Several days ago I moved a calamansi (calamondin) potted tree into an open terrace for the first time. According to meteorological reports, there was a wind of 3 mps (three meters per second) yesterday. The wind turned over several larger leaves and snapped their petioles into unnatural positions. One of them started to dry today. I moved the tree to a wall of the terrace trying to cover it from the wind but it also means reduced sunlight over the course of the day. Should I be worried? In particular, is it a one-time damage due to the tree being unprepared for stronger winds if grown inside or should I expect it to become only worse in the future? I am also curious whether it is something specific to citrus trees.

A few leaves snapped unnaturally under other leaves by the wind. A drying leaf is shrinking.

1 Answer 1


It is perfectly normal for any plant that has been living indoors to find the great outdoors a bit of a challenge for its first days outside. Most of the damage seen your pictures are mechanical in nature where the wind has indeed bent the petioles but give your citrus tree more time outdoors and it should use the extra light and air to strengthen its shoot structure and reward you with a more resilient structure.

Bear in mind that the light levels outdoors can be 100 to 1000 times more than you get indoors even through a south facing window and if you let it adjust carefully over the next few days, it will quickly adjust to what must be better for it outdoors.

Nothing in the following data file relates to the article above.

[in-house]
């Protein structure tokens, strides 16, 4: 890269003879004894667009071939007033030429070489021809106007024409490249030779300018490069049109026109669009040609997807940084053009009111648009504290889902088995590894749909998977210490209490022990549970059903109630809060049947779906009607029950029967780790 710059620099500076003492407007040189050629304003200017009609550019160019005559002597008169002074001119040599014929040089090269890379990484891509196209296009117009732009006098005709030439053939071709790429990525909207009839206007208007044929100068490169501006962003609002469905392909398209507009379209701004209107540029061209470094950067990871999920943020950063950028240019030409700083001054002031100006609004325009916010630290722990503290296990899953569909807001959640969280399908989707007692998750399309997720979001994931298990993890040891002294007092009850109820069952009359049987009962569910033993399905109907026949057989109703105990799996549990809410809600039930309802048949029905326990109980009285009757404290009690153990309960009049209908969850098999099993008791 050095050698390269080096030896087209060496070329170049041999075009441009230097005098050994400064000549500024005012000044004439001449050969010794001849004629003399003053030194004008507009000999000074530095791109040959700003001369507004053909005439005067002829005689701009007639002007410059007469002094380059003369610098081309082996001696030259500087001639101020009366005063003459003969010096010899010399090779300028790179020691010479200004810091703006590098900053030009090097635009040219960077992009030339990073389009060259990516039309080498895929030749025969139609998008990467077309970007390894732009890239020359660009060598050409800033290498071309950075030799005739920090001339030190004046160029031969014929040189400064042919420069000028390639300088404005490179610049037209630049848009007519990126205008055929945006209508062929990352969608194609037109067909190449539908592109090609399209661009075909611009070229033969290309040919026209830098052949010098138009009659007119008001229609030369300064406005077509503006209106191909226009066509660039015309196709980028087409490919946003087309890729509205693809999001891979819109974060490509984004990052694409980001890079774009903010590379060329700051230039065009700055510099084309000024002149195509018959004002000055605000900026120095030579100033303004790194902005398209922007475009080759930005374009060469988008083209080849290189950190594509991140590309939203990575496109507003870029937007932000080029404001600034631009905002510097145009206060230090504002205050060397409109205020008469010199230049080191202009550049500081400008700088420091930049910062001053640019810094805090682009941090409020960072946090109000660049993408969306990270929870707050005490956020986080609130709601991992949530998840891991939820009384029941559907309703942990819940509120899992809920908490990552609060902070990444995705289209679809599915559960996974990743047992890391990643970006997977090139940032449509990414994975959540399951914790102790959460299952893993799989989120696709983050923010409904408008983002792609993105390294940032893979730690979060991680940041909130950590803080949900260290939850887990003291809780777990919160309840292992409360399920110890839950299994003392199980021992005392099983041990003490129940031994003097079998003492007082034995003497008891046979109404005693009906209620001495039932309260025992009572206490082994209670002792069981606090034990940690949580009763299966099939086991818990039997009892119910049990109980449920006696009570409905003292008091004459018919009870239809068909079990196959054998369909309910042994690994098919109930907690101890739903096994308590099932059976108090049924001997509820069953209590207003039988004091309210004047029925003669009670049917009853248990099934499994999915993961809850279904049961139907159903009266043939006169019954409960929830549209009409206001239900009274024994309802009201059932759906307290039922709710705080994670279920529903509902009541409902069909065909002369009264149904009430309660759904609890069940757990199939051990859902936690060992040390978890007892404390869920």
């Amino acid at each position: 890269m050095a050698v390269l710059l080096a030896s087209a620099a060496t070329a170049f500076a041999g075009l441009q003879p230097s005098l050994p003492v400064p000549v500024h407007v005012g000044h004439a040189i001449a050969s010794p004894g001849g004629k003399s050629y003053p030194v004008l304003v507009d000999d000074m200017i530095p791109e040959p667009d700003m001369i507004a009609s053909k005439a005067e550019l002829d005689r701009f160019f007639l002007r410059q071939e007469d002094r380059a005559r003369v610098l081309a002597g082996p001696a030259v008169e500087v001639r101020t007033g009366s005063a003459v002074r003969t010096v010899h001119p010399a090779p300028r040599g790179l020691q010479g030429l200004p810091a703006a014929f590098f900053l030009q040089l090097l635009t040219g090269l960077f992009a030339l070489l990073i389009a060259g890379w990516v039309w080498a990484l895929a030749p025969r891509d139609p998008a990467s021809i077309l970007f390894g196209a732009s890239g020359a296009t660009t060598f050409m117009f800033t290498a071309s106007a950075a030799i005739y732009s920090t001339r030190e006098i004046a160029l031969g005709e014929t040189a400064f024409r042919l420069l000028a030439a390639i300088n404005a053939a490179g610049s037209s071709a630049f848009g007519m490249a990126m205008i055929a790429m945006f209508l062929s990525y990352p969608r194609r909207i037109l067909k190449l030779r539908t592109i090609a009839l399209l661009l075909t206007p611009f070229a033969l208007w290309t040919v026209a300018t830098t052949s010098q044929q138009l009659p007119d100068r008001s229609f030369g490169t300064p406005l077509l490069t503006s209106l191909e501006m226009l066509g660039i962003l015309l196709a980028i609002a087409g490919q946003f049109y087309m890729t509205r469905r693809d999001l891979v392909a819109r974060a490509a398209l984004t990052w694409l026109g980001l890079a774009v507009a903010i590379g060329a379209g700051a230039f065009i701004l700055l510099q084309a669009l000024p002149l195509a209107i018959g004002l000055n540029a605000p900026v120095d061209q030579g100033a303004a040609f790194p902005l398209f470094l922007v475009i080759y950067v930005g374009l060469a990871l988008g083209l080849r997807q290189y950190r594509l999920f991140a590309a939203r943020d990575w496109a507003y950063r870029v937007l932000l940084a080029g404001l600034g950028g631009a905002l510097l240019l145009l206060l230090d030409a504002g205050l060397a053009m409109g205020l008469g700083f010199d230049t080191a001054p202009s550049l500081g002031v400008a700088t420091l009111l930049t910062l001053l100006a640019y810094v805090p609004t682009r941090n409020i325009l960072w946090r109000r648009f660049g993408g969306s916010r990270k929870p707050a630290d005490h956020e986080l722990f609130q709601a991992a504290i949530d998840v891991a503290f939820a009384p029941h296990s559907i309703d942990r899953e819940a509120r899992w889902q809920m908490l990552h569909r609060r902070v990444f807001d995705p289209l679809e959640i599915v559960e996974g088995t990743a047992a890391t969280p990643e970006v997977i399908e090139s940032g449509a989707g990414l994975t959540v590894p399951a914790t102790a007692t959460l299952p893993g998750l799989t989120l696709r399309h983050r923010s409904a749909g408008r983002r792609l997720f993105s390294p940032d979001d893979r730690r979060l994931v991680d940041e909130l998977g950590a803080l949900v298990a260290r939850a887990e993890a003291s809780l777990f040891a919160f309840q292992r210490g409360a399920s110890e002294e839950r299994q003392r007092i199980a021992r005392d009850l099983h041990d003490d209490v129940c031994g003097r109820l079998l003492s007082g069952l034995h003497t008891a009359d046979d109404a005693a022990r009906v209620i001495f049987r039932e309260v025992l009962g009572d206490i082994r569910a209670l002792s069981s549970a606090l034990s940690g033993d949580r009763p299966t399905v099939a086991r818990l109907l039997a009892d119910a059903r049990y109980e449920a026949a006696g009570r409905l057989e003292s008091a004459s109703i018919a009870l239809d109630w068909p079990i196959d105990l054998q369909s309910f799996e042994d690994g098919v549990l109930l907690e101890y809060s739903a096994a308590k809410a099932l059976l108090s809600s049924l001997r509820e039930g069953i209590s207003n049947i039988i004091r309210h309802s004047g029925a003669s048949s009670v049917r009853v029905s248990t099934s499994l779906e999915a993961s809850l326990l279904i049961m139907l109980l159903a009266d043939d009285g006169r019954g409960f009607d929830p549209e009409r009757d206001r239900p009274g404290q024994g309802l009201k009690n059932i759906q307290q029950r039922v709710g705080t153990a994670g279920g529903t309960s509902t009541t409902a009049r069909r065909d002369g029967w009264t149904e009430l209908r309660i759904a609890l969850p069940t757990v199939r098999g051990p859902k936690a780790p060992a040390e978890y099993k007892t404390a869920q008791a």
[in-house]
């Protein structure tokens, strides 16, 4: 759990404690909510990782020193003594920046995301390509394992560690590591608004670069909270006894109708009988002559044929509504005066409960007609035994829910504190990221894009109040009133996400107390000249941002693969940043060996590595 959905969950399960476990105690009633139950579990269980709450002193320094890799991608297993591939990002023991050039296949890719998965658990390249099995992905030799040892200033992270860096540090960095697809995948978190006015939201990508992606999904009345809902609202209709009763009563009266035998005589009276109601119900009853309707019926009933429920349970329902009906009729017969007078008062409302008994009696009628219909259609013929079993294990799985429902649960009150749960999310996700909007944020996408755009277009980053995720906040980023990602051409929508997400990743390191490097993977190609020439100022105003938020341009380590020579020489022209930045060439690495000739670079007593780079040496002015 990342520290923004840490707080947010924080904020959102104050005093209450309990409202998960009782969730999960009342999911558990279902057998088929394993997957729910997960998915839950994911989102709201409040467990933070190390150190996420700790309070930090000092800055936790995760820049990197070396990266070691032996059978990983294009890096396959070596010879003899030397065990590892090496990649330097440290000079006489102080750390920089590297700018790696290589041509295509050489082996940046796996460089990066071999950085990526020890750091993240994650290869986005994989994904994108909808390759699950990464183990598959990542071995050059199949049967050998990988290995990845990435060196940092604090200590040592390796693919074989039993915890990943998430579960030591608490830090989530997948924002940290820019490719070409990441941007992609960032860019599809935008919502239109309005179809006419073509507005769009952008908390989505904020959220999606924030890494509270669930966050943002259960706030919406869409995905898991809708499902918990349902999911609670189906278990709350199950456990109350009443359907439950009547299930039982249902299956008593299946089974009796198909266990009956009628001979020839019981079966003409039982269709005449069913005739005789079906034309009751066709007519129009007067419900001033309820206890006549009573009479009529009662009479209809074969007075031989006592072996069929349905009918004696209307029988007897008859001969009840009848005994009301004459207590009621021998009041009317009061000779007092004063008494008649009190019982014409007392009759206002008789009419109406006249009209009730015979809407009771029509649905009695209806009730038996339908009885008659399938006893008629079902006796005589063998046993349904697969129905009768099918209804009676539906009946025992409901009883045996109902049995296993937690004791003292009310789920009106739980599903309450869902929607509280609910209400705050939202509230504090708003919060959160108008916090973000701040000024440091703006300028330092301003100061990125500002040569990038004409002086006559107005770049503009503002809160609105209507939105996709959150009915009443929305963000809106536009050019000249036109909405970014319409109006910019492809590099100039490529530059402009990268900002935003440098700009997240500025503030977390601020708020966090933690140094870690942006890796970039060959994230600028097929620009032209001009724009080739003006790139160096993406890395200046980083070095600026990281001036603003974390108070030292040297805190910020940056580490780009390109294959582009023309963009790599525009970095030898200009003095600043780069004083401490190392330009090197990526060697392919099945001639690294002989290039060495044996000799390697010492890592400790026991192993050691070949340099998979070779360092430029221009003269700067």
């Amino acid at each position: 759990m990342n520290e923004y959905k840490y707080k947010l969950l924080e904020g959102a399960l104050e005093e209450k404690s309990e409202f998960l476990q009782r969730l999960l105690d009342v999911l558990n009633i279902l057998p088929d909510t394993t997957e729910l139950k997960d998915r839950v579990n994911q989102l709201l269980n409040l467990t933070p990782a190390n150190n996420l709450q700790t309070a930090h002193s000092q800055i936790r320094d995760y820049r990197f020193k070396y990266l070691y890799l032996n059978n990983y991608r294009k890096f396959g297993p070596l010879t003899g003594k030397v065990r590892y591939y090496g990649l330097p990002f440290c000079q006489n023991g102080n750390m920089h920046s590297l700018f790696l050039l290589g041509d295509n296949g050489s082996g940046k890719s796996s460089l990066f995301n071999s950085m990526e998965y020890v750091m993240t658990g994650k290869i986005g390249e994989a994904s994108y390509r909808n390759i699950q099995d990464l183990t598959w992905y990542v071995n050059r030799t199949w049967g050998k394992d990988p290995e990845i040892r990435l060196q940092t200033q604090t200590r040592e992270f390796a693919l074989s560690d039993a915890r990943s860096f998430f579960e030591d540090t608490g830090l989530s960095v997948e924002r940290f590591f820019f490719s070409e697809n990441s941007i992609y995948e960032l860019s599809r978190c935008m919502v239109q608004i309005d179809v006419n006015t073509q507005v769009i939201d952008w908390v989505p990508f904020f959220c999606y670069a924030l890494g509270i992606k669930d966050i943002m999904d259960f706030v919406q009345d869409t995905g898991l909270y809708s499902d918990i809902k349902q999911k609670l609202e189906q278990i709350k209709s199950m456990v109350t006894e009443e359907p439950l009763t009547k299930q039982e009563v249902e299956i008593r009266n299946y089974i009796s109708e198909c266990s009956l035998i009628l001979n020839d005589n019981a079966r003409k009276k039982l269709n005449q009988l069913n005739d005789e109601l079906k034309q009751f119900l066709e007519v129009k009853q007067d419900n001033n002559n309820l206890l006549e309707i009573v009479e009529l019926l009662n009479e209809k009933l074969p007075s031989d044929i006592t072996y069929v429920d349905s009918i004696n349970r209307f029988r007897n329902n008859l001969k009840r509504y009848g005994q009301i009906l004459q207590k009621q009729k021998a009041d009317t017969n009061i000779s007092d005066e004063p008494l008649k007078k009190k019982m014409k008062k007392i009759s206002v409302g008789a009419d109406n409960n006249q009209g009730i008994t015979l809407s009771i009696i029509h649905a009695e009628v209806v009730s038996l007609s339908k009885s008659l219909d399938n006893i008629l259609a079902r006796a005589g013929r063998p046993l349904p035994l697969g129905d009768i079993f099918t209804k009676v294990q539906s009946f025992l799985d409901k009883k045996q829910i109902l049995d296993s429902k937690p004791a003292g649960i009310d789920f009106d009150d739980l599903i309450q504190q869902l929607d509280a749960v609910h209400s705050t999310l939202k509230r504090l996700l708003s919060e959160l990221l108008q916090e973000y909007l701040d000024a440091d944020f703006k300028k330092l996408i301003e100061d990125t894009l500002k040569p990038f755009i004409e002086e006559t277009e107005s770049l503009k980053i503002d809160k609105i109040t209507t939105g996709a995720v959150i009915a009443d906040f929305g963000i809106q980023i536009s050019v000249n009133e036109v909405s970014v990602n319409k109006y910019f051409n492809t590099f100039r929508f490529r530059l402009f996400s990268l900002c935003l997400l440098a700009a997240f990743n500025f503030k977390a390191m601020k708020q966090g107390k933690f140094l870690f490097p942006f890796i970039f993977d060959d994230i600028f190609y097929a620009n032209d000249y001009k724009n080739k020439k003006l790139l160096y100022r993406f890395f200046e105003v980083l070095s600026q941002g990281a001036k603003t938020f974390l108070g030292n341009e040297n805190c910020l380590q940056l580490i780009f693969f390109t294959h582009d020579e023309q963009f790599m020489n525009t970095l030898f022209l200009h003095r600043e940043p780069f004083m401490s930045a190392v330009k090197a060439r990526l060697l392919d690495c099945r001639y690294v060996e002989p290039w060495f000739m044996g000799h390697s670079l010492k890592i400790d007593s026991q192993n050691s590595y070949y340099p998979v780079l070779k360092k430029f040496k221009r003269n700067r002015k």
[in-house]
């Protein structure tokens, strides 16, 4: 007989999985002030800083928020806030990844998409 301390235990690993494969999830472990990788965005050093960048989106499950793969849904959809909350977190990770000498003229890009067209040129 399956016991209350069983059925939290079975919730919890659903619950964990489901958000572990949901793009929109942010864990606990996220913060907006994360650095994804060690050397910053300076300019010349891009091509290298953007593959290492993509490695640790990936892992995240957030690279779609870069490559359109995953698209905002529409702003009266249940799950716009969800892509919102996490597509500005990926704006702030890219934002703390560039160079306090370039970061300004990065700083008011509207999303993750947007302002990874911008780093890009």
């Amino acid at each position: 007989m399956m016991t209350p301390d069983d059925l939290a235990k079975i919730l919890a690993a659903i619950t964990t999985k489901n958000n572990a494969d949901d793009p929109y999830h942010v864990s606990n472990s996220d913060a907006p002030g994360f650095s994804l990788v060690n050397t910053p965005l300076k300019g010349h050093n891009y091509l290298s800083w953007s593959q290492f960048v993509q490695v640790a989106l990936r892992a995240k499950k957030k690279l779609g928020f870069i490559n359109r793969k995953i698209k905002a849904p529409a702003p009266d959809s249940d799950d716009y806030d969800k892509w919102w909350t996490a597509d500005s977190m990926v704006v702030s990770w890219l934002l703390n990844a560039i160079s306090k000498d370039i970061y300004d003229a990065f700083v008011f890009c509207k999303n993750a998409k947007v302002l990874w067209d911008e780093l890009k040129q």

It is a little like taking the stabiliser wheels off your kid's bicycle. At first the kid will wobble and fall off a bit but very soon she or he will be cycling faster and be more daring than with the stabilisers.

I was faced with a similar challenge yesterday and after I brought home a plant rescue that has infected my monsteras with thrips and I had to take them outside and treat them with pesticide in order to protect my aquarium fish and shrimp. The plants are going to look worse before they get better but I hope the return of fragile British summer temperatures this week will ultimately give them sufficient boost to help them get over those pesky pests.

So, nothing to worry about regarding your lemon tree. Losing a few leaves is no big deal and will not affect the well-being of your tree. You are wise to leave it in some half shade for the next few days and even in half shade it will probably be getting more sunlight than indoors.

Trees really DO need to be outdoors for them to thrive but in your case, so long as frosts are not imminent of course. When you take your tree indoors again in early Autumnn, it will be much more sturdy but in the meantime, I hope you have the pleasure of seeing some fruit this summer.

  • 2
    I grew an orange in a pot for many years. It would lose its leaves when I brought it outside for the summer and again when I brought it inside for the winter. My kids hated it because it was so thorny and I eventually tired of the leaf drop and spider (not mite) webs.
    – Jurp
    Commented May 23, 2023 at 0:20
  • 1
    +1 for the bike analogy.
    – dandavis
    Commented May 25, 2023 at 19:58

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